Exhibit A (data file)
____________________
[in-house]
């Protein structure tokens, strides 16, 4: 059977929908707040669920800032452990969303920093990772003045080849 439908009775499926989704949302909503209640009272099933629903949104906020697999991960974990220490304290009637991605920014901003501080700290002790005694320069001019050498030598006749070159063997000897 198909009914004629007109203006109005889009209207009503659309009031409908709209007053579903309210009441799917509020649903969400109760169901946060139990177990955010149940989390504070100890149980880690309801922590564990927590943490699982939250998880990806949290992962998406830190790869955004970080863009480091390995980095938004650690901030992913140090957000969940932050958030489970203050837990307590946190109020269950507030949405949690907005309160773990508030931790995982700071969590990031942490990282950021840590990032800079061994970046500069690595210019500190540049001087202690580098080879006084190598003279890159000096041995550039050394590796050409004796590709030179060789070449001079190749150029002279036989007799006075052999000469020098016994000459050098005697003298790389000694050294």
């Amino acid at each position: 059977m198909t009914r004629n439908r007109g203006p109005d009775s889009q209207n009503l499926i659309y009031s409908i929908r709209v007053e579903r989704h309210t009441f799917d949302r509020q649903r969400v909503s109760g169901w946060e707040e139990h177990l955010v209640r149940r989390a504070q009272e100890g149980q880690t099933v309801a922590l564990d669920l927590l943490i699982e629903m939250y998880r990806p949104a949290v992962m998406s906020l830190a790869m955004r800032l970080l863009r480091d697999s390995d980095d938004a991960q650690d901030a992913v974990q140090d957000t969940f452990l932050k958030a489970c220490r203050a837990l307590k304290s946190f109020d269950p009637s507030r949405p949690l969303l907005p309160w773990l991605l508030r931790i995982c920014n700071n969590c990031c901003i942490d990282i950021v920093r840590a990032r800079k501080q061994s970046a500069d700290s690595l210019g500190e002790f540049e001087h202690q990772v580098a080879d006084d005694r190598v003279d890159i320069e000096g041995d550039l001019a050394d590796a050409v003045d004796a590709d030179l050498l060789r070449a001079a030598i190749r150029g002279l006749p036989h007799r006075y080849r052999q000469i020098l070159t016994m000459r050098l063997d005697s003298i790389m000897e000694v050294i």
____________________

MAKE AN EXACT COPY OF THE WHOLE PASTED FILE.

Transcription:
[in-house]
């Protein structure tokens, strides 16, 4: 059977929908707040669920800032452990969303920093990772003045080849 439908009775499926989704949302909503209640009272099933629903949104906020697999991960974990220490304290009637991605920014901003501080700290002790005694320069001019050498030598006749070159063997000897 198909009914004629007109203006109005889009209207009503659309009031409908709209007053579903309210009441799917509020649903969400109760169901946060139990177990955010149940989390504070100890149980880690309801922590564990927590943490699982939250998880990806949290992962998406830190790869955004970080863009480091390995980095938004650690901030992913140090957000969940932050958030489970203050837990307590946190109020269950507030949405949690907005309160773990508030931790995982700071969590990031942490990282950021840590990032800079061994970046500069690595210019500190540049001087202690580098080879006084190598003279890159000096041995550039050394590796050409004796590709030179060789070449001079190749150029002279036989007799006075052999000469020098016994000459050098005697003298790389000694050294």
């Amino acid at each position: 059977m198909t009914r004629n439908r007109g203006p109005d009775s889009q209207n009503l499926i659309y009031s409908i929908r709209v007053e579903r989704h309210t009441f799917d949302r509020q649903r969400v909503s109760g169901w946060e707040e139990h177990l955010v209640r149940r989390a504070q009272e100890g149980q880690t099933v309801a922590l564990d669920l927590l943490i699982e629903m939250y998880r990806p949104a949290v992962m998406s906020l830190a790869m955004r800032l970080l863009r480091d697999s390995d980095d938004a991960q650690d901030a992913v974990q140090d957000t969940f452990l932050k958030a489970c220490r203050a837990l307590k304290s946190f109020d269950p009637s507030r949405p949690l969303l907005p309160w773990l991605l508030r931790i995982c920014n700071n969590c990031c901003i942490d990282i950021v920093r840590a990032r800079k501080q061994s970046a500069d700290s690595l210019g500190e002790f540049e001087h202690q990772v580098a080879d006084d005694r190598v003279d890159i320069e000096g041995d550039l001019a050394d590796a050409v003045d004796a590709d030179l050498l060789r070449a001079a030598i190749r150029g002279l006749p036989h007799r006075y080849r052999q000469i020098l070159t016994m000459r050098l063997d005697s003298i790389m000897e000694v050294i």